January 12, 2016

Lawmakers consider options for aging prisoners, including nursing home care

1-12-16 Vermont:

When Meg McCarthy’s husband went to Dartmouth Hitchcock Medical Center for chemotherapy, she wasn’t allowed to be with him.

When he was later hospitalized at Springfield Hospital for pneumonia, she could sit by his side, but not touch him.

McCarthy’s husband, 63-year-old Richard Gagnon, was diagnosed with tonsil cancer while serving a 17-year sentence for second degree murder.

“It broke my heart to think of my husband in shackles going to cancer treatment,” McCarthy said. “He was so weak, so tired. What was he going to do?”

Gagnon’s situation is not unique and is likely to become more common.

Vermont’s older prison population has nearly doubled in size over the past 11 years. As of July 1, 2014, 16.1 percent of Vermont inmates were age 50 or older, up from 8.8 percent a decade earlier.

According to Human Rights Watch, Vermont is part of a national trend. Between 2007 and 2010, the number of prisoners age 65 and up grew by 63 percent, while the total incarcerated population increased by just 0.7 percent. The Economist reported in 2013 that a third of American inmates will be over age 55 by 2030.

As inmates age and their medical needs become more complex, lawmakers and state officials are considering whether the state’s correctional system is well-suited to serve the prison population.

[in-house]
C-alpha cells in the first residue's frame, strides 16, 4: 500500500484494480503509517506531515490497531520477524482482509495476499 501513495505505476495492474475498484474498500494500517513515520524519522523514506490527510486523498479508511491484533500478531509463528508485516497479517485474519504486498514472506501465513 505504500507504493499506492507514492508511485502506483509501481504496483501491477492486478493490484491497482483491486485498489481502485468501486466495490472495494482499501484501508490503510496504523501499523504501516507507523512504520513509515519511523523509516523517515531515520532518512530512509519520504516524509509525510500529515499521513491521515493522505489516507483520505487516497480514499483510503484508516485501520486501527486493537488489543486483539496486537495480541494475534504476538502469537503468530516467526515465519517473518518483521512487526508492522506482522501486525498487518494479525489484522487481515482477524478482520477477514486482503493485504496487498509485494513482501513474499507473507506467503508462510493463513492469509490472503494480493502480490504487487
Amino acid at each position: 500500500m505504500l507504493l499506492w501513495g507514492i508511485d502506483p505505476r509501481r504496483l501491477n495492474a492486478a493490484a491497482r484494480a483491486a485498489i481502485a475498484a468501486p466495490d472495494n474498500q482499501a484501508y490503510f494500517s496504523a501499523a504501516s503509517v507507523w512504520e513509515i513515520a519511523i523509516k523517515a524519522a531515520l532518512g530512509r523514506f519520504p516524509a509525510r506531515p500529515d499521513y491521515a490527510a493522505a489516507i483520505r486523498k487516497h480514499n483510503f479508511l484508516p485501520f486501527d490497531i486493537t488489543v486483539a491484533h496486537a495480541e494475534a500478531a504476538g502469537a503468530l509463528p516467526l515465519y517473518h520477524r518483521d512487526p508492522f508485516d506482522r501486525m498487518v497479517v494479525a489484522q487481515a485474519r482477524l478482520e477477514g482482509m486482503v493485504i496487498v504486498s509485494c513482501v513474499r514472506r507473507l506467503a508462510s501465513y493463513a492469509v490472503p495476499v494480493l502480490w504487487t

Gagnon, who pled guilty to second degree murder three years ago, was in an out-of-state prison in Kentucky when he had a persistent sore throat. He was treated by on-site medical staff, and eventually had an appointment with an oncologist, who confirmed he had cancer on his tonsils and tongue.

The Department of Corrections transferred him back to Vermont, lodging him in Southern State Correctional Facility in Springfield. He began treatment at Dartmouth Hitchcock the day before Thanksgiving last year.

McCarthy says the department told her that she could not be there for Gagnon’s chemotherapy, and she wasn’t allowed to touch him when he was hospitalized with pneumonia, she said.

McCarthy questions the need to keep older people in prison.

“People shouldn’t be incarcerated unless they’re a risk to the community, and I would maintain that people that are 75, 85 years of age and in wheelchairs are not a threat to the community,” McCarthy said. ..Continued.. by Elizabeth Hewitt

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